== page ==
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Thursday, December 27, 2012

Holiday Plant Care 101

     As the winter holidays pass, it's a good time to think about some tips and techniques for taking care of the plants that helped make our homes festive and warm.

     The obvious place to start?  Poinsettias, of course.  Tagawa's brings in hundreds of poinsettias every holiday season.  A great many of them are grown with pride in our greenhouses in Brighton.  That extra T.L.C. really pays off.

     The poinsettia I bought at Tagawa's nearly a month ago has barely lost a single leaf.  It looks like it just came from our garden center!

Watering is a very big deal!

     Proper watering is one of the keys to keeping a poinsettia happy.  These beautiful holday plants aren't fussy, but they can be unforgiving if they get too dry.  Once they wilt, or even begin to wilt, they may not recover.

     My best advice is to take your poinsettia to the kitchen sink.  Water it thoroughly at the base of the plant until the excess water flows freely out the drainage holes.  Try not to get the leaves wet.

     Let the plant drain thoroughly.  Now, knowing that the plant's rootball is completely saturated, lift the plant and get a sense of how heavy it is.  That will be your guide.  When the plant is begun to dry out and is about half as heavy, probably in just a few days, it's time for another soaking. 

     You can also use a water meter.  Tagawa's has a great assortment of meters to choose from.  Or you can check the soil with your finger.  When the top one-third of the soil is dry, it's time for another trip to the sink. 

A few more tips...

     Poinsettias will do best in bright, indirect light.  And no drafts, please!   That means the plants shouldn't go anywhere near a doorway, heat vent or fireplace.

     If you keep them healthy, poinsettias can make a nice, lush houseplant that will be right at home outside in the summertime, in some bright filtered shade.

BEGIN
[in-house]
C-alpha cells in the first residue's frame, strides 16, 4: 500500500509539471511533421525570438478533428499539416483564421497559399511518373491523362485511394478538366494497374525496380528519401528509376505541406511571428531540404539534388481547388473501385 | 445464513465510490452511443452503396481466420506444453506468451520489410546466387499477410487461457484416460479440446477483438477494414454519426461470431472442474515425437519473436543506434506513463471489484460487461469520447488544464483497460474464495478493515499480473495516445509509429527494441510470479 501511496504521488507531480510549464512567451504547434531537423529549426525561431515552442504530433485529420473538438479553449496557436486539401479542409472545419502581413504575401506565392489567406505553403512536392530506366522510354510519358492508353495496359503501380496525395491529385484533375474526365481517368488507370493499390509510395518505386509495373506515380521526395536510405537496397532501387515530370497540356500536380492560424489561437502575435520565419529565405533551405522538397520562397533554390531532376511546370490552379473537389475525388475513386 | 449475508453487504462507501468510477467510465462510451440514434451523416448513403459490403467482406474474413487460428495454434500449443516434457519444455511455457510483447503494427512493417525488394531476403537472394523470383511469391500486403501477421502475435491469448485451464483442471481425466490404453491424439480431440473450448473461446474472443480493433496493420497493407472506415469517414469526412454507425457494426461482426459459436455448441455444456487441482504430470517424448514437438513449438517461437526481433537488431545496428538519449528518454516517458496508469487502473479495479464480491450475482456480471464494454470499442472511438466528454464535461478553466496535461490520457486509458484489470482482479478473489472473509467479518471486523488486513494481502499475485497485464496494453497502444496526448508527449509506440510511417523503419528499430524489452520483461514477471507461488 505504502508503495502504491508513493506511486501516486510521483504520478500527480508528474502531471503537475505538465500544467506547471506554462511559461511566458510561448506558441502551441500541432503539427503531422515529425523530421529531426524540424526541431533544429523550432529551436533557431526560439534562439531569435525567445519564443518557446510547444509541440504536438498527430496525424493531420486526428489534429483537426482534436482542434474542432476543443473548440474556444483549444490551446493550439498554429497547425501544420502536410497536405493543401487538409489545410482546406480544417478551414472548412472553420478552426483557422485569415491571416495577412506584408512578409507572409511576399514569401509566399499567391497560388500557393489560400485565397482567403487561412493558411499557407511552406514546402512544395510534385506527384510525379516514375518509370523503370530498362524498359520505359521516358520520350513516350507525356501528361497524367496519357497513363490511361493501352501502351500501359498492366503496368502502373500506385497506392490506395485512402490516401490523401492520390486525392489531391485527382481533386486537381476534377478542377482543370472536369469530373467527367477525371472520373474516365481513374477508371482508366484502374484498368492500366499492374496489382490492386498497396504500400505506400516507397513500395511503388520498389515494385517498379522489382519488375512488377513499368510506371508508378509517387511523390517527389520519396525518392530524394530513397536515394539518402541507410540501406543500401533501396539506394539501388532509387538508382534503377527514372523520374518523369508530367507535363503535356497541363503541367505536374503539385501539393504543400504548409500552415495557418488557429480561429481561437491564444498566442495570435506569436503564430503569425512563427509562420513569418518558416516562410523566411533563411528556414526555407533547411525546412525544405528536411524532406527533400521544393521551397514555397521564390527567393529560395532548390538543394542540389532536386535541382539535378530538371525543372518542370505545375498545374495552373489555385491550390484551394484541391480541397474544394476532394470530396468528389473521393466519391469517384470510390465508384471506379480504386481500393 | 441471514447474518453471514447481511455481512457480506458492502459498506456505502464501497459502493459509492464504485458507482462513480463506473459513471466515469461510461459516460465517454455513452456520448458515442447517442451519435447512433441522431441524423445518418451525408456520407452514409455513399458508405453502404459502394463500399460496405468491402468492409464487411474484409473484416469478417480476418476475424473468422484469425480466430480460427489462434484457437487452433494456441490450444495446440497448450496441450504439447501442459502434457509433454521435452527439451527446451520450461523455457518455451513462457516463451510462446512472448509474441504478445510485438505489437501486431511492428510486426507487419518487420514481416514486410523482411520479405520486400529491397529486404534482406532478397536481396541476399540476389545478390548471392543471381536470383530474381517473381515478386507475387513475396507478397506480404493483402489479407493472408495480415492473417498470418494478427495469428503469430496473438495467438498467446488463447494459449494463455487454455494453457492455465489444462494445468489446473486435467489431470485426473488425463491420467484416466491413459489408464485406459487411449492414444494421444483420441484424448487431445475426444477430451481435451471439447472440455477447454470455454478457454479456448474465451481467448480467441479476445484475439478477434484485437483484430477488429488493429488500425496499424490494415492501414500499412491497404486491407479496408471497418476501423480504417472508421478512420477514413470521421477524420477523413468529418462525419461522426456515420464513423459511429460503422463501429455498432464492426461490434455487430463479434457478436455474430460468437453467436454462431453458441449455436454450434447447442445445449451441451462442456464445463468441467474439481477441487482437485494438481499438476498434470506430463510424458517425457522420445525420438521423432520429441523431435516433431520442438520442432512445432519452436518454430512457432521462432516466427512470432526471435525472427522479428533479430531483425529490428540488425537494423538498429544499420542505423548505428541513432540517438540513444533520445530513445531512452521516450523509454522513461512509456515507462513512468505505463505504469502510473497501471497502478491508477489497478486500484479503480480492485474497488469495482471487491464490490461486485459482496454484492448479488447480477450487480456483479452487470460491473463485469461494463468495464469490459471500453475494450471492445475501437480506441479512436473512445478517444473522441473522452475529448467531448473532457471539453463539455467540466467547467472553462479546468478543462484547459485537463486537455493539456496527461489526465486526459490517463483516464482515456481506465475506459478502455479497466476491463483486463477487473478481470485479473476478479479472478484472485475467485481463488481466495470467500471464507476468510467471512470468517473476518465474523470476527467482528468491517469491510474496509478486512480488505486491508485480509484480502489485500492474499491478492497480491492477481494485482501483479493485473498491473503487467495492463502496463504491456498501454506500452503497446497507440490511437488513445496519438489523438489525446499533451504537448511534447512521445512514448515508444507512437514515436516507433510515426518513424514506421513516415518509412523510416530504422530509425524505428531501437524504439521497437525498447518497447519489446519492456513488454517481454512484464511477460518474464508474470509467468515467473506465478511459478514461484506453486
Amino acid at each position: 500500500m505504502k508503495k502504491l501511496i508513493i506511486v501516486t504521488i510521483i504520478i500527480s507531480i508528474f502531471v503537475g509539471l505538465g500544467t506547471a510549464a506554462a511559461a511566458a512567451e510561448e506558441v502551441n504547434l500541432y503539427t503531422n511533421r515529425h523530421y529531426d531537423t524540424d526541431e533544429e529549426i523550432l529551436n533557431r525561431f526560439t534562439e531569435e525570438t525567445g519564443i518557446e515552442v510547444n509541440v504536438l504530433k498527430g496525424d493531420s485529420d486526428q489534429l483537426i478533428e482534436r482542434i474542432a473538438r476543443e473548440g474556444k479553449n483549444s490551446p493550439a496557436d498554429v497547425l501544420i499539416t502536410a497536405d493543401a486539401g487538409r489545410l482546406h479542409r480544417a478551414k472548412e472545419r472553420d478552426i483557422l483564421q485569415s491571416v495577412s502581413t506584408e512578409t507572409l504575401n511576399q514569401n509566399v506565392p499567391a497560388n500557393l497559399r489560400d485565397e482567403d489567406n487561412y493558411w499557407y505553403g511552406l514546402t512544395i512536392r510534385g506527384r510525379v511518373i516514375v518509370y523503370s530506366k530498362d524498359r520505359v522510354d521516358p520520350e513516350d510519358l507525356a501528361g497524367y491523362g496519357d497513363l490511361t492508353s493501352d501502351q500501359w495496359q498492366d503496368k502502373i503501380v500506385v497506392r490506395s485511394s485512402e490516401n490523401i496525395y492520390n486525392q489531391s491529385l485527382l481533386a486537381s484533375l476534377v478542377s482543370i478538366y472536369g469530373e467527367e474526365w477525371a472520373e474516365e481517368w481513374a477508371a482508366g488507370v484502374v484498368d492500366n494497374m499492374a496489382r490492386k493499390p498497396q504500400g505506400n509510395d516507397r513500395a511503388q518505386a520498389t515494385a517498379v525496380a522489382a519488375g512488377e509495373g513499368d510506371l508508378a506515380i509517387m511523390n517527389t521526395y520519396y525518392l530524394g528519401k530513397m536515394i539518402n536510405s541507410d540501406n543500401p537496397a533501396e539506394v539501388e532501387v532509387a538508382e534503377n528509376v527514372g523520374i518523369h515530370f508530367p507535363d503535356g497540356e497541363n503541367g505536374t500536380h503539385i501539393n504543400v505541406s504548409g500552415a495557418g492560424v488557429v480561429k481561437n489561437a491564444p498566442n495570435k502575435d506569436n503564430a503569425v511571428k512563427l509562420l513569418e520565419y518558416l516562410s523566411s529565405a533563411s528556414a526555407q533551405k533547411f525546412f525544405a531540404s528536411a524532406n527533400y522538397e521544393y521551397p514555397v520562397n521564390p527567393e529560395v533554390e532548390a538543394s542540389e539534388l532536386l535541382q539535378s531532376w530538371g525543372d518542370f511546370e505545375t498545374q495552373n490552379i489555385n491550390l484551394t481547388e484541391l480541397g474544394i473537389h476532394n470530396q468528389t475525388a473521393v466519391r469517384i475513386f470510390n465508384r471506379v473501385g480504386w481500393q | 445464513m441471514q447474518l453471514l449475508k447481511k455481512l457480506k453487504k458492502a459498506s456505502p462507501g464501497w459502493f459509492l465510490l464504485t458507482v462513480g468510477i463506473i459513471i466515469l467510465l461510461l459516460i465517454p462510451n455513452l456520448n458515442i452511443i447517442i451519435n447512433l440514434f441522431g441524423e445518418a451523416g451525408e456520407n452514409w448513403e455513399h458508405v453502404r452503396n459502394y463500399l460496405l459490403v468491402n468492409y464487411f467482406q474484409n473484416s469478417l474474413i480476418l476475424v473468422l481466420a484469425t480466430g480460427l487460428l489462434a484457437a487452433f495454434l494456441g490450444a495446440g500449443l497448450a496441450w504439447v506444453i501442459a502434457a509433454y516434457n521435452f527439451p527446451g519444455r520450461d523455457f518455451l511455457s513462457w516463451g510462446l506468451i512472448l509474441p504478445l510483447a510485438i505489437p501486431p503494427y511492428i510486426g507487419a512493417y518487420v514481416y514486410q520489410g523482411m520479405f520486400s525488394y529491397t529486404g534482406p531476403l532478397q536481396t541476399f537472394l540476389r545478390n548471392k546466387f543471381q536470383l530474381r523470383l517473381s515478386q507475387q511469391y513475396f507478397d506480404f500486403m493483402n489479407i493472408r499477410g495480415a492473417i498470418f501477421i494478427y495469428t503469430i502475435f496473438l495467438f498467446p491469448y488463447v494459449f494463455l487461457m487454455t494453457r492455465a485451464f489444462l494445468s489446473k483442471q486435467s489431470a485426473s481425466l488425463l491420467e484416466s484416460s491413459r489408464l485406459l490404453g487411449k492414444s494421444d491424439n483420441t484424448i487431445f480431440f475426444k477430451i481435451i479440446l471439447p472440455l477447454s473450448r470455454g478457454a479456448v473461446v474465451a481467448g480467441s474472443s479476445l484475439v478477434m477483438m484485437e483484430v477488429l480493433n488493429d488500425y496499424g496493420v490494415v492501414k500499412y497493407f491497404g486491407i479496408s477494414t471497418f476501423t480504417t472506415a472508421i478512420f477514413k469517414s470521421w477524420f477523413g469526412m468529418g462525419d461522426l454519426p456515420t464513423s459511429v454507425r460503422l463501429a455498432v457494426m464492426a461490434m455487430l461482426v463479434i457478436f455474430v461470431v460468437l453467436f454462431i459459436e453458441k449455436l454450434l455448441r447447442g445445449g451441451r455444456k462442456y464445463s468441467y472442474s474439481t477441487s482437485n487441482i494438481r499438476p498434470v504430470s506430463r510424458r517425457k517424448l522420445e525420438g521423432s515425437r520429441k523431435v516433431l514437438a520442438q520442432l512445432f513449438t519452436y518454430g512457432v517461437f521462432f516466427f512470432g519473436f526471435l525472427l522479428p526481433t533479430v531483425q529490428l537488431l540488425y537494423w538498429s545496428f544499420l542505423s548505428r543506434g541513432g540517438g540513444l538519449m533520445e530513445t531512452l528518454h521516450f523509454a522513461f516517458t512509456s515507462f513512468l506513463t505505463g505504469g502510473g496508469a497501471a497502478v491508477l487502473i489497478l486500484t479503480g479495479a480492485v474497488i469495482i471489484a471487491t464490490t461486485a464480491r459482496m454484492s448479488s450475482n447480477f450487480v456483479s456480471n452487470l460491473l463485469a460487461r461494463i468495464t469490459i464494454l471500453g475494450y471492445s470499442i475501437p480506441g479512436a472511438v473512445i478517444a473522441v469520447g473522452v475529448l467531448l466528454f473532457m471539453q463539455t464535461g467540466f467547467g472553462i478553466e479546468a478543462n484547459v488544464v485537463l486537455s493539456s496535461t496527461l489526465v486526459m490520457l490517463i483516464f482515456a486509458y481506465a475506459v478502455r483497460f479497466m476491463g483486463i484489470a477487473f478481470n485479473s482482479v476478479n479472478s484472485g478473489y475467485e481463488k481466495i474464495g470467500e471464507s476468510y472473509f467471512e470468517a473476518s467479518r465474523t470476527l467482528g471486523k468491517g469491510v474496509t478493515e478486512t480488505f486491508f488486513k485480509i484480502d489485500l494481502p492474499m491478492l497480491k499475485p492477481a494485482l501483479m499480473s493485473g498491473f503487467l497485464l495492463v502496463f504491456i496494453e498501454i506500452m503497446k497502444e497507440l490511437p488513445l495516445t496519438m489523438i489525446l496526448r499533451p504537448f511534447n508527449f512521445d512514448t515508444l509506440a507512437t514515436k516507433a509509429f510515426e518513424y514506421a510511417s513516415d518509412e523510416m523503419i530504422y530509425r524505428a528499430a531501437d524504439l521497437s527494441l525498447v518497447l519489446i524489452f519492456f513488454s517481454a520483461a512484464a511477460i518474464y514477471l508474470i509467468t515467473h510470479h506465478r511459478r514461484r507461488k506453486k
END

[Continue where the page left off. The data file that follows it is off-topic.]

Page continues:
It is possible to make them "fire" or change color again for next season.  One of Tagawa's plant experts will be happy to explain the steps you'll need to take next fall to make that happen.

T.L.C. for Christmas cactus      

     Christmas cactus is another holiday favorite.  They're a real head-turner when they erupt into a mass of blossoms as the holidays approach.  They can be a little frustrating when they don't read the calendar.  Thus, references to a "Thanksgiving" cactus or an "Easter" cactus.

     Like poinsettias, Christmas cactus can be tricked into blooming at the right time by giving them a prolonged and uninterrupted dark treatment.  They can also can be prompted to set flowers with a six- to eight-week cool treatment, around 50 to 55 degrees. 

Roots and watering

     The Christmas cactus is a tropical-type cactus, and won't hold as much water as the name "cactus" might imply.  The plants should be watered thoroughly, and then allowed to dry out somewhat.  Once the top half of the soil is dry, it's time to water again.

     Christmas cactus have very fine roots.  If the soil is kept too wet, the roots can easily rot.  This fine root system grows very slowly, and does best when the plant is slightly pot-bound.

Summer vacation

     Christmas cactus does very well when it's moved outside during the summer.  The plants should be placed in bright, filtered shade.  However, speaking from personal experience, I have had my Christmas cactus munched by deer.  A little more summer pruning than I had in mind. 

The amazing amarylls

     In his later years, I'd send my grandfather an amaryllis every Christmas.  He couldn't get around much, and spent a lot of time in his easy chair. 

     He seemed to take pride in telling me that he was sure he could see the leaves and flower stalks of his amaryllis grow.  That was a treat for both of us.  And it's why I'm always quick to recommend an amaryllis bulb as a gift for people who want a dazzling, but low maintenance flowering plant for the holidays.

And after the flowers fade?

     Amaryllis don't need bright light while they're blooming.  The flowers that bloom the first year are "feeding" off of energy stored in the bulb months earlier.  After the flowers are gone, a lot of people toss the bulbs out.  But there are options....

    If you want to bring your amaryllis into flower again next holiday season, then you need to pamper the leaves.  Keep the leaves as healthy as possible, which means you don't cut them back unless they turn yellow and die back on their own.